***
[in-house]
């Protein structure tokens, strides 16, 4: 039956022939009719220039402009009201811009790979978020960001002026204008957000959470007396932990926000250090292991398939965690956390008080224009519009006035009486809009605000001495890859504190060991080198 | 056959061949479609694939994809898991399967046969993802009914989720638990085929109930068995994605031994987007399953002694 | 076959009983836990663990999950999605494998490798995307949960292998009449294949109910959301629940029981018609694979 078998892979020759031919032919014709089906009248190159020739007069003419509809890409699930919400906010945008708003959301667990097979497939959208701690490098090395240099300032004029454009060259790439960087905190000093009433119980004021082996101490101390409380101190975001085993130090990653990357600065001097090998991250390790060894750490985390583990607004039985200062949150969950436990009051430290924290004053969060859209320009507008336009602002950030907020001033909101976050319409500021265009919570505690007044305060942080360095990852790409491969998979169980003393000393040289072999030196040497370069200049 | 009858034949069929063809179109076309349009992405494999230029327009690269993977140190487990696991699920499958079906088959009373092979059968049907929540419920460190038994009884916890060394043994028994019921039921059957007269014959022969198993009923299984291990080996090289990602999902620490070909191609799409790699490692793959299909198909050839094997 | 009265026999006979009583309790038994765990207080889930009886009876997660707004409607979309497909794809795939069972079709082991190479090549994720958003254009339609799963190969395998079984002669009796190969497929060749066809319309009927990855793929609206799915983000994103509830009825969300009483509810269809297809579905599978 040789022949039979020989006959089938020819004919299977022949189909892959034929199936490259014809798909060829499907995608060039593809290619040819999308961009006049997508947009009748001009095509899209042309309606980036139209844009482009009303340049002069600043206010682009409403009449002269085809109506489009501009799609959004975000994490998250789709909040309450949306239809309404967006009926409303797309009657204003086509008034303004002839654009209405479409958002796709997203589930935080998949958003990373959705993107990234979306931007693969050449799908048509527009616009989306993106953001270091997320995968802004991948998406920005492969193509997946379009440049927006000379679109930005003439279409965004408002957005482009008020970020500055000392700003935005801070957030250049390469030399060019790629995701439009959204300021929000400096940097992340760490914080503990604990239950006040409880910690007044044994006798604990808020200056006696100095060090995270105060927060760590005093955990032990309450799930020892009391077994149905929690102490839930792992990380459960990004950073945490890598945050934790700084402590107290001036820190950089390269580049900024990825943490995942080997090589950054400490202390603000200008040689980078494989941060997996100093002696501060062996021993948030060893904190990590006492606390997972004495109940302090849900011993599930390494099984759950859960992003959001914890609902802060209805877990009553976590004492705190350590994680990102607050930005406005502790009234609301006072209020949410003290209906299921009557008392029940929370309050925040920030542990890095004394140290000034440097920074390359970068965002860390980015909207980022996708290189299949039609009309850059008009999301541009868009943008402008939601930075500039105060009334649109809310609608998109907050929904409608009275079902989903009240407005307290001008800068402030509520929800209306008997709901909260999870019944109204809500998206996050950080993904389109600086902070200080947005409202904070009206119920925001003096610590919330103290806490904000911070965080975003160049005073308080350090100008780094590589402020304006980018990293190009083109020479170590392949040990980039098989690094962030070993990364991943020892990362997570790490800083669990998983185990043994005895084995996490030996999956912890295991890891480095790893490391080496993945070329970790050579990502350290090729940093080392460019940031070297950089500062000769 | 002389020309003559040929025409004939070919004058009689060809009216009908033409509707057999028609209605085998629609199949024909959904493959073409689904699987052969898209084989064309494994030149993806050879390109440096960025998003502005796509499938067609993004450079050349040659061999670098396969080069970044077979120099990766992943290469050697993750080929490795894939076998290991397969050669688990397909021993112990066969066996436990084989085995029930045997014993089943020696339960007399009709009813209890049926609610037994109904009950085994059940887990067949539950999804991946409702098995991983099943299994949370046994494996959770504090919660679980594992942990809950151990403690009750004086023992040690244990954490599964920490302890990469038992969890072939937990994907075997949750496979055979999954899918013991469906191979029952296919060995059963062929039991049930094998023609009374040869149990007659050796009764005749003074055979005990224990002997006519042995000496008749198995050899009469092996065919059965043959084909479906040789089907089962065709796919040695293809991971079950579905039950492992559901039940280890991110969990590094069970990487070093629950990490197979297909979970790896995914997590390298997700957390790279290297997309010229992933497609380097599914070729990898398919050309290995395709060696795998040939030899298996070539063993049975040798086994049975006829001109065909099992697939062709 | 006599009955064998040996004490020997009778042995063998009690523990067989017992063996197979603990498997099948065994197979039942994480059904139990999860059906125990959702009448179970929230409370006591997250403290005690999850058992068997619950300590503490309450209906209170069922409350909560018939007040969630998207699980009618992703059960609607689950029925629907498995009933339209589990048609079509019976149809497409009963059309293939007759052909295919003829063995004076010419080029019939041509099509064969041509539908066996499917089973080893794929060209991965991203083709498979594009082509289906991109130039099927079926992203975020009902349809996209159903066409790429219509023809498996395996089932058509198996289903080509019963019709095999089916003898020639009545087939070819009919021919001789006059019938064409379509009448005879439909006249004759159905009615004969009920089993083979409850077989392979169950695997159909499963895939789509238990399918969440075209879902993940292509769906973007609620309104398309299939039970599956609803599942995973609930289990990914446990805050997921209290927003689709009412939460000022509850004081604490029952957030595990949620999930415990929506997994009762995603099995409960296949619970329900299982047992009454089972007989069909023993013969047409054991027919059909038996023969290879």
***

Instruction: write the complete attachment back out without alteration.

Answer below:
[in-house]
């Protein structure tokens, strides 16, 4: 039956022939009719220039402009009201811009790979978020960001002026204008957000959470007396932990926000250090292991398939965690956390008080224009519009006035009486809009605000001495890859504190060991080198 | 056959061949479609694939994809898991399967046969993802009914989720638990085929109930068995994605031994987007399953002694 | 076959009983836990663990999950999605494998490798995307949960292998009449294949109910959301629940029981018609694979 078998892979020759031919032919014709089906009248190159020739007069003419509809890409699930919400906010945008708003959301667990097979497939959208701690490098090395240099300032004029454009060259790439960087905190000093009433119980004021082996101490101390409380101190975001085993130090990653990357600065001097090998991250390790060894750490985390583990607004039985200062949150969950436990009051430290924290004053969060859209320009507008336009602002950030907020001033909101976050319409500021265009919570505690007044305060942080360095990852790409491969998979169980003393000393040289072999030196040497370069200049 | 009858034949069929063809179109076309349009992405494999230029327009690269993977140190487990696991699920499958079906088959009373092979059968049907929540419920460190038994009884916890060394043994028994019921039921059957007269014959022969198993009923299984291990080996090289990602999902620490070909191609799409790699490692793959299909198909050839094997 | 009265026999006979009583309790038994765990207080889930009886009876997660707004409607979309497909794809795939069972079709082991190479090549994720958003254009339609799963190969395998079984002669009796190969497929060749066809319309009927990855793929609206799915983000994103509830009825969300009483509810269809297809579905599978 040789022949039979020989006959089938020819004919299977022949189909892959034929199936490259014809798909060829499907995608060039593809290619040819999308961009006049997508947009009748001009095509899209042309309606980036139209844009482009009303340049002069600043206010682009409403009449002269085809109506489009501009799609959004975000994490998250789709909040309450949306239809309404967006009926409303797309009657204003086509008034303004002839654009209405479409958002796709997203589930935080998949958003990373959705993107990234979306931007693969050449799908048509527009616009989306993106953001270091997320995968802004991948998406920005492969193509997946379009440049927006000379679109930005003439279409965004408002957005482009008020970020500055000392700003935005801070957030250049390469030399060019790629995701439009959204300021929000400096940097992340760490914080503990604990239950006040409880910690007044044994006798604990808020200056006696100095060090995270105060927060760590005093955990032990309450799930020892009391077994149905929690102490839930792992990380459960990004950073945490890598945050934790700084402590107290001036820190950089390269580049900024990825943490995942080997090589950054400490202390603000200008040689980078494989941060997996100093002696501060062996021993948030060893904190990590006492606390997972004495109940302090849900011993599930390494099984759950859960992003959001914890609902802060209805877990009553976590004492705190350590994680990102607050930005406005502790009234609301006072209020949410003290209906299921009557008392029940929370309050925040920030542990890095004394140290000034440097920074390359970068965002860390980015909207980022996708290189299949039609009309850059008009999301541009868009943008402008939601930075500039105060009334649109809310609608998109907050929904409608009275079902989903009240407005307290001008800068402030509520929800209306008997709901909260999870019944109204809500998206996050950080993904389109600086902070200080947005409202904070009206119920925001003096610590919330103290806490904000911070965080975003160049005073308080350090100008780094590589402020304006980018990293190009083109020479170590392949040990980039098989690094962030070993990364991943020892990362997570790490800083669990998983185990043994005895084995996490030996999956912890295991890891480095790893490391080496993945070329970790050579990502350290090729940093080392460019940031070297950089500062000769 | 002389020309003559040929025409004939070919004058009689060809009216009908033409509707057999028609209605085998629609199949024909959904493959073409689904699987052969898209084989064309494994030149993806050879390109440096960025998003502005796509499938067609993004450079050349040659061999670098396969080069970044077979120099990766992943290469050697993750080929490795894939076998290991397969050669688990397909021993112990066969066996436990084989085995029930045997014993089943020696339960007399009709009813209890049926609610037994109904009950085994059940887990067949539950999804991946409702098995991983099943299994949370046994494996959770504090919660679980594992942990809950151990403690009750004086023992040690244990954490599964920490302890990469038992969890072939937990994907075997949750496979055979999954899918013991469906191979029952296919060995059963062929039991049930094998023609009374040869149990007659050796009764005749003074055979005990224990002997006519042995000496008749198995050899009469092996065919059965043959084909479906040789089907089962065709796919040695293809991971079950579905039950492992559901039940280890991110969990590094069970990487070093629950990490197979297909979970790896995914997590390298997700957390790279290297997309010229992933497609380097599914070729990898398919050309290995395709060696795998040939030899298996070539063993049975040798086994049975006829001109065909099992697939062709 | 006599009955064998040996004490020997009778042995063998009690523990067989017992063996197979603990498997099948065994197979039942994480059904139990999860059906125990959702009448179970929230409370006591997250403290005690999850058992068997619950300590503490309450209906209170069922409350909560018939007040969630998207699980009618992703059960609607689950029925629907498995009933339209589990048609079509019976149809497409009963059309293939007759052909295919003829063995004076010419080029019939041509099509064969041509539908066996499917089973080893794929060209991965991203083709498979594009082509289906991109130039099927079926992203975020009902349809996209159903066409790429219509023809498996395996089932058509198996289903080509019963019709095999089916003898020639009545087939070819009919021919001789006059019938064409379509009448005879439909006249004759159905009615004969009920089993083979409850077989392979169950695997159909499963895939789509238990399918969440075209879902993940292509769906973007609620309104398309299939039970599956609803599942995973609930289990990914446990805050997921209290927003689709009412939460000022509850004081604490029952957030595990949620999930415990929506997994009762995603099995409960296949619970329900299982047992009454089972007989069909023993013969047409054991027919059909038996023969290879």